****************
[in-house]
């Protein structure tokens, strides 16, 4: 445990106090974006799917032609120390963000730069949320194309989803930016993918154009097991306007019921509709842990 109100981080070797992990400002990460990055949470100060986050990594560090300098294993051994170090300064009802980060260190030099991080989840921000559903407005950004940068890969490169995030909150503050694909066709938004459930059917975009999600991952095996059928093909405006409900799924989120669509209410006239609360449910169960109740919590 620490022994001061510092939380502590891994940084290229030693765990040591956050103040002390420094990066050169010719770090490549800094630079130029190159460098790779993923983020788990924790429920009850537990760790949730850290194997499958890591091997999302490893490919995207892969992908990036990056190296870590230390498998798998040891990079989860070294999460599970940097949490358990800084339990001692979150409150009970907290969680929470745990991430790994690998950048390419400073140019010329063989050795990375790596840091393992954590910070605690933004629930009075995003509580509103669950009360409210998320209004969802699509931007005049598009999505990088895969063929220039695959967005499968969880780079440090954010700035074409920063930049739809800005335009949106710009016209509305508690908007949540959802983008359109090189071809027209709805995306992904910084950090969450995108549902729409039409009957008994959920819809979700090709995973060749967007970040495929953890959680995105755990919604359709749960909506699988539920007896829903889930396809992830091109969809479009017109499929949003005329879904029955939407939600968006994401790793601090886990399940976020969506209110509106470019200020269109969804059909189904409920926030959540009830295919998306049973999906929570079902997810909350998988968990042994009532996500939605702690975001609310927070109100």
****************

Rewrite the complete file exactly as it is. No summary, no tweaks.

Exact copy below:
[in-house]
């Protein structure tokens, strides 16, 4: 445990106090974006799917032609120390963000730069949320194309989803930016993918154009097991306007019921509709842990 109100981080070797992990400002990460990055949470100060986050990594560090300098294993051994170090300064009802980060260190030099991080989840921000559903407005950004940068890969490169995030909150503050694909066709938004459930059917975009999600991952095996059928093909405006409900799924989120669509209410006239609360449910169960109740919590 620490022994001061510092939380502590891994940084290229030693765990040591956050103040002390420094990066050169010719770090490549800094630079130029190159460098790779993923983020788990924790429920009850537990760790949730850290194997499958890591091997999302490893490919995207892969992908990036990056190296870590230390498998798998040891990079989860070294999460599970940097949490358990800084339990001692979150409150009970907290969680929470745990991430790994690998950048390419400073140019010329063989050795990375790596840091393992954590910070605690933004629930009075995003509580509103669950009360409210998320209004969802699509931007005049598009999505990088895969063929220039695959967005499968969880780079440090954010700035074409920063930049739809800005335009949106710009016209509305508690908007949540959802983008359109090189071809027209709805995306992904910084950090969450995108549902729409039409009957008994959920819809979700090709995973060749967007970040495929953890959680995105755990919604359709749960909506699988539920007896829903889930396809992830091109969809479009017109499929949003005329879904029955939407939600968006994401790793601090886990399940976020969506209110509106470019200020269109969804059909189904409920926030959540009830295919998306049973999906929570079902997810909350998988968990042994009532996500939605702690975001609310927070109100």